4. Agencies within the administrative justice system are generally open to the criticism that their various processes are extremely complex and legalistic.
  5. Despite some degree of progress with employment equity initiatives, the administrative justice system in Ontario continues to be perceived as predominantly directed and staffed by a homogeneous population of white, able-bodied men.
  6. Within the agency community, there are deficiencies in the awareness of the issues affecting disadvantaged communities and a generalized lack of sensitivity toward members of these groups.
  7. The specialization of agencies, boards and commissions and their jurisdictional limitations are perceived as generally arbitrary and unreasonable.
  8. There is a widespread perception of a general lack of commitment to equity in service delivery within the administrative justice system.

II. Recommendations (see pages 31 - 33)

Your Committee recommends that SOAR adopts the following principles and resolutions:

  1. Every agency has the responsibility to preserve and enhance confidence in the administration of justice. This can only be done when the administrative justice system is inclusive. Agencies must perform their duties and provide their services free of barriers for disadvantaged consumers.
    • Disadvantaged Ontarians include First Nations and aboriginal people; women; racial minorities; persons with disabilities; lesbians and gay men; youth and seniors; persons living in poverty; persons of diverse religious, ethnic, cultural and linguistic backgrounds, recent immigrants and refugees; and persons disadvantaged because of literacy challenges and socio-economic status; or involvement with the criminal justice system.
  2. Some consumers of the administrative justice service have easier access to services and facilities and are better served than others. Some potential consumers are too disenfranchised to even seek access. Better served Ontarians are usually those who have relatively greater confidence, support and resources.
  3. SOAR recognized that many disadvantaged Ontarians face serious barriers when trying to gain or in actually gaining access to the administrative justice system.
    • These barriers are often systemic. They may exist not only in the procedures adopted by agencies, but also in their approaches, attitudes, methods of service delivery and in the exercise of the statutory discretion they are given to make decisions.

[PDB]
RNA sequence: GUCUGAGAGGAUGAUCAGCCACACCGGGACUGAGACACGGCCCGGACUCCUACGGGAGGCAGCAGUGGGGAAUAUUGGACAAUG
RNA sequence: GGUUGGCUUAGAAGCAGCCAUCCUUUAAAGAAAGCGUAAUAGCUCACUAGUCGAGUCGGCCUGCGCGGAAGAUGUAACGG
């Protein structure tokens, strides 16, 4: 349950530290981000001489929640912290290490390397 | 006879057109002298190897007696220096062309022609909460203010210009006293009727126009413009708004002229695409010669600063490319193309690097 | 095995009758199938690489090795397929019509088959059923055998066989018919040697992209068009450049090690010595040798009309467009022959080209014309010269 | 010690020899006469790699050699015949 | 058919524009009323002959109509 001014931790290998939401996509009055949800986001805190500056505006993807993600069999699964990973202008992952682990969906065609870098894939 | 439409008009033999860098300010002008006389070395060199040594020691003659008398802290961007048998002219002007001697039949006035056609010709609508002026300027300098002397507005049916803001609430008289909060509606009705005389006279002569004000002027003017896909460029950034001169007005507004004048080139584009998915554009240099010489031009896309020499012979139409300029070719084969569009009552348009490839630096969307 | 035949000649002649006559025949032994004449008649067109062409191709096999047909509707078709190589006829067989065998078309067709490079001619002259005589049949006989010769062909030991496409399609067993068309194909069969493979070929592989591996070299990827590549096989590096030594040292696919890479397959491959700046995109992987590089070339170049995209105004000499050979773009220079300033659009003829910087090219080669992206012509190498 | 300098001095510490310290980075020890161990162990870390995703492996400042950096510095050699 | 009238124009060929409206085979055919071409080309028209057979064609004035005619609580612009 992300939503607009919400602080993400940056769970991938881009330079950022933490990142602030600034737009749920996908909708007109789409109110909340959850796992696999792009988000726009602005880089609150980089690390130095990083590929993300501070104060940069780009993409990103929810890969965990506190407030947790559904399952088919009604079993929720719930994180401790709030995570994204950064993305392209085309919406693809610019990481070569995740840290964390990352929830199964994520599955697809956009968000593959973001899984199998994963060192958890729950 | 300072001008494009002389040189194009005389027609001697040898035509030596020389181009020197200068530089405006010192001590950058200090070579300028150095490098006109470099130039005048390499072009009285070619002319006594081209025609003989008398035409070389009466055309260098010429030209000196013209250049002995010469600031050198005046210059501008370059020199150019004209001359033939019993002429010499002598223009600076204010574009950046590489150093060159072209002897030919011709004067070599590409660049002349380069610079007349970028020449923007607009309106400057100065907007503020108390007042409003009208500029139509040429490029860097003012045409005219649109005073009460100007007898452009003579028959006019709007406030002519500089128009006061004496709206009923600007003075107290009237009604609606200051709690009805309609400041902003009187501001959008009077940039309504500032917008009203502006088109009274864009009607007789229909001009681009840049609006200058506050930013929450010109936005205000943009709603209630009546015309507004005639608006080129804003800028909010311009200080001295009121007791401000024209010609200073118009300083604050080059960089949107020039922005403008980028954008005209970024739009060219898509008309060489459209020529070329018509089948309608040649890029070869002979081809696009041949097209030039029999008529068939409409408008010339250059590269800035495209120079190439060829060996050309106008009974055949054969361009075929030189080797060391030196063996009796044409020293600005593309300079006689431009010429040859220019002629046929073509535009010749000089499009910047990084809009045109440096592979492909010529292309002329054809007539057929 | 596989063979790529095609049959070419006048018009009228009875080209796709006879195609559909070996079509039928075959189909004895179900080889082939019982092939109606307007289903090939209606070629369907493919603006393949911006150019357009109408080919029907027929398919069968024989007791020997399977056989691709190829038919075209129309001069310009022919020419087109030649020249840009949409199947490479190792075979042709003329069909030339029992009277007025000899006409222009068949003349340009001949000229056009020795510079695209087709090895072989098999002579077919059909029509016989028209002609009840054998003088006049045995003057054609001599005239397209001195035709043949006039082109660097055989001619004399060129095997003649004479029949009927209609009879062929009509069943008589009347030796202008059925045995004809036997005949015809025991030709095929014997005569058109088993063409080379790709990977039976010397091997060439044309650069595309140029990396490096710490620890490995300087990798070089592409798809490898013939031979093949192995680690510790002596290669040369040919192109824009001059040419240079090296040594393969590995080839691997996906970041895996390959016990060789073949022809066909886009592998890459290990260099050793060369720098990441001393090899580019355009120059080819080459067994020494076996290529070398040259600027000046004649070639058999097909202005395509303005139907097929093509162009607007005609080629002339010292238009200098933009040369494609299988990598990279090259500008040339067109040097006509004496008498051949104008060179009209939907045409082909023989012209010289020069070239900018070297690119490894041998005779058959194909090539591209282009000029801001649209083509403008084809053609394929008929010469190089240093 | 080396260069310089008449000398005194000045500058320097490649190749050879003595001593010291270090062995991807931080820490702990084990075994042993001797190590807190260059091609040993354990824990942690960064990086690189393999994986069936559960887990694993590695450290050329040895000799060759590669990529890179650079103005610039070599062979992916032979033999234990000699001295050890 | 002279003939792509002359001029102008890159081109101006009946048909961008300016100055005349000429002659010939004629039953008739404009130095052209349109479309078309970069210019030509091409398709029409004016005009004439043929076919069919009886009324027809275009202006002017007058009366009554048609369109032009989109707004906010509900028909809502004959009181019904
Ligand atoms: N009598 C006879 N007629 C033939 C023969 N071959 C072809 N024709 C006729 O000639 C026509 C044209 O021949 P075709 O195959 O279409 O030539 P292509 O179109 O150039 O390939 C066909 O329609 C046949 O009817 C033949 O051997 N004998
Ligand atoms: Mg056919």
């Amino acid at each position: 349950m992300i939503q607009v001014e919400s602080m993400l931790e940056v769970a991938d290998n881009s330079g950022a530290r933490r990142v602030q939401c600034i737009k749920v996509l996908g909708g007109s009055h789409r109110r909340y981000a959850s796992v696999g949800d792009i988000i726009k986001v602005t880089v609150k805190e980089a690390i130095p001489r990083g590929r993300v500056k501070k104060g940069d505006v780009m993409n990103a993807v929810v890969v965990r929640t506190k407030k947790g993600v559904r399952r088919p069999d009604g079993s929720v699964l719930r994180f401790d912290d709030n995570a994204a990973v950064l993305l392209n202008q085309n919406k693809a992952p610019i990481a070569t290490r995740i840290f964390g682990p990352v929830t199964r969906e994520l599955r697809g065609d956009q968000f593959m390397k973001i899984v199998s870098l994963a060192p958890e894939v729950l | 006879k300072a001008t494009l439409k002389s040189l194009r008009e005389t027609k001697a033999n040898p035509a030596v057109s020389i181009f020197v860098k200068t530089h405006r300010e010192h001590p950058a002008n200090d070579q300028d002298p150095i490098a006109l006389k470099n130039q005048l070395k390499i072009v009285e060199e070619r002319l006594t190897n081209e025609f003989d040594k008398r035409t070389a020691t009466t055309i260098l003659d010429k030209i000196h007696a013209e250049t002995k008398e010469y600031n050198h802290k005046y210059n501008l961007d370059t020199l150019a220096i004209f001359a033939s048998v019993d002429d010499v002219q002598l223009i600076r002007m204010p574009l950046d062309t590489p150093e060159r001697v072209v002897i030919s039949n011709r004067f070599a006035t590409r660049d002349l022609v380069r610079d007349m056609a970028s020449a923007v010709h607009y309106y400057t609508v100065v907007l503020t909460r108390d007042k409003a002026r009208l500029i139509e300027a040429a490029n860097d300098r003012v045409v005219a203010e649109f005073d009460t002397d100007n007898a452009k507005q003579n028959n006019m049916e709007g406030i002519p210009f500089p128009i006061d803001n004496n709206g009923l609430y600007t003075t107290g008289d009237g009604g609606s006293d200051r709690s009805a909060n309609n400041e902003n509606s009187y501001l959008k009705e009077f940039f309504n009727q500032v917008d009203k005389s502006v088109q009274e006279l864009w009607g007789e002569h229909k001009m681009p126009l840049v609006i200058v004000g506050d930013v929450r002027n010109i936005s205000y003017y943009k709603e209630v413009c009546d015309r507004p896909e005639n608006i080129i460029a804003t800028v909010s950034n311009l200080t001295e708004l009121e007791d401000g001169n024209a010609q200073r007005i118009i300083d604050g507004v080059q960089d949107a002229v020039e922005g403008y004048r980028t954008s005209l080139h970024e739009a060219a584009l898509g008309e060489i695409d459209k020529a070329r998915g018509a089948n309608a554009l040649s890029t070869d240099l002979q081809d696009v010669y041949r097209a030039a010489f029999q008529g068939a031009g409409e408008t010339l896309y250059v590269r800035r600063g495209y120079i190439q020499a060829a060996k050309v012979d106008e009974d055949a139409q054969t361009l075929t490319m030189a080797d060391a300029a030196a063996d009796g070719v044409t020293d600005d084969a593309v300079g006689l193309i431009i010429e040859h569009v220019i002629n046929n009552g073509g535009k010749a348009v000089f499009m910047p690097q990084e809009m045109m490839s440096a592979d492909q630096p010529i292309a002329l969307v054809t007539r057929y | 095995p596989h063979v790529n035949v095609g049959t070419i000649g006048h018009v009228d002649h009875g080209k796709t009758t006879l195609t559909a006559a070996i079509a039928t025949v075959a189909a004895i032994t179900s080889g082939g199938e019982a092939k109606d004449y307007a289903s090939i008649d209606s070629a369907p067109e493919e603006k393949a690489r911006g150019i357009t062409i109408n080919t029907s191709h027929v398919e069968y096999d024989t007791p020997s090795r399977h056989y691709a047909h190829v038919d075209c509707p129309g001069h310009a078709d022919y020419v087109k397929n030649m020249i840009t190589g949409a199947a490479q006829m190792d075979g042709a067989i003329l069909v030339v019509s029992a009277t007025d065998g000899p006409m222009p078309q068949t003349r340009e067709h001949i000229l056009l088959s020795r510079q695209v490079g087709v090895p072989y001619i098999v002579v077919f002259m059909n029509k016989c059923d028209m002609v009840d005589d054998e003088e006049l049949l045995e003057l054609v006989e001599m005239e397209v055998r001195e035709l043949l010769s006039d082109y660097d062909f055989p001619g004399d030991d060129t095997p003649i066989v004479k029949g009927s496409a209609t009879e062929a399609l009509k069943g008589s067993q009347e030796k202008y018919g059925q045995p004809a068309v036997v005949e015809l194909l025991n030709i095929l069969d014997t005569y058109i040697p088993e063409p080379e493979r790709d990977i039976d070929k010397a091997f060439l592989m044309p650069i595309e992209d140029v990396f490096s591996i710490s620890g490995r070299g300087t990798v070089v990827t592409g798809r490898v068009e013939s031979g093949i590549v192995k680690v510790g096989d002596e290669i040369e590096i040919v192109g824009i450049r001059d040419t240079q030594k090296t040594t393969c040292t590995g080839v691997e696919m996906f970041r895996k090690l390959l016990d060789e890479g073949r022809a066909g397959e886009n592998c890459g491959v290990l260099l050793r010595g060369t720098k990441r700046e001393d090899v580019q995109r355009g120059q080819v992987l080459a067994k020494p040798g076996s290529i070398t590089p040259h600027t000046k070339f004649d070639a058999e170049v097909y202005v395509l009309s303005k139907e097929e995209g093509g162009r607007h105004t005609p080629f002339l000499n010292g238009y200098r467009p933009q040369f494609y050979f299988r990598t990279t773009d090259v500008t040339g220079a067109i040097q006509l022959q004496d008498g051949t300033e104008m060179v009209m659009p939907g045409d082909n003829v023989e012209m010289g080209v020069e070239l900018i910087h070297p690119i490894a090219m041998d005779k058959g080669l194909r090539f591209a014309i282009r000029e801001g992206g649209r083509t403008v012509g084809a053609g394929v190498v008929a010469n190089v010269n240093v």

4. As public bodies, agencies must take a strong leadership role in implementing service equity plans to help eliminate barriers, provide accommodation and implement positive measures to promote equitable delivery of service.
  5. Service equity plans and initiatives help agencies to:
    • ensure that administrative justice services are inclusive of everyone and meet the diverse needs of different consumer groups.
    • provide disadvantaged Ontarians with a fairer and more accessible administrative justice system.
    • meet their legal obligations under the Human Rights Code, the Canadian Charter of Rights and Freedoms and the common law to provide "barrier-free", non-discriminatory administrative justice services.
  6. Central to the development of service equity initiatives and plans is effective consultation with disadvantaged groups. Disadvantaged groups should be consulted about the operation and decision-making process of agencies. These consumers bring an essential point of view and key service information on how to eliminate barriers and promote equality.
  7. Agencies will benefit from learning a consumer perspective. Agencies are responsible for delivering their administrative justice services in a way which is responsive to consumer needs and accountable to the public they serve.
  8. The strategies and measure need to move towards service equity will vary depending on the nature of the agency, the specific characteristics of the service provided and the particular concerns of the agencies' disadvantaged consumers.
  9. Agencies are responsible for implementing effective service equity plans for the services they provide or oversee. These plans should:
    • include endorsement by the head of the organization and senior management.
    • include information sharing and awareness among all managers and staff.
    • include appropriate training and education.
    • provide for a review of service policies and practices by the agency to identify and remove systemic service barriers. Such a review would help the agency to identify the particular equity issues which it needs to address and the steps to be taken to move towards service equity.
    • have specific objectives to eliminate inequities or barriers in services.
    • be supported by an active employment equity program.
    • include an implementation and monitoring mechanism whereby agencies can monitor and report regularly on the results achieved through their service equity initiatives or plans. This will help determine whether services meet the needs of disadvantaged groups fairly and effectively and enable adaption or revision of plans as necessary.
    • ensure that the organization allocates appropriate resources for service equity initiatives.
  10. SOAR forwards this report to the Attorney General, the Chair of Management Board of Cabinet and other appropriate Ministers for review and appropriate action, including providing the necessary resourcing to agencies for implementing service equity plans and initiatives.
  11. SOAR invites its members to agree to report back to the Annual Conference in November, 1995 on the service equity plans and initiatives which have been developed in their agencies over the year.
  12. SOAR members agree to share their resources, including but not limited to demographic data and information about community groups.
  13. Create on ongoing forum to share experience, expertise, materials and resources.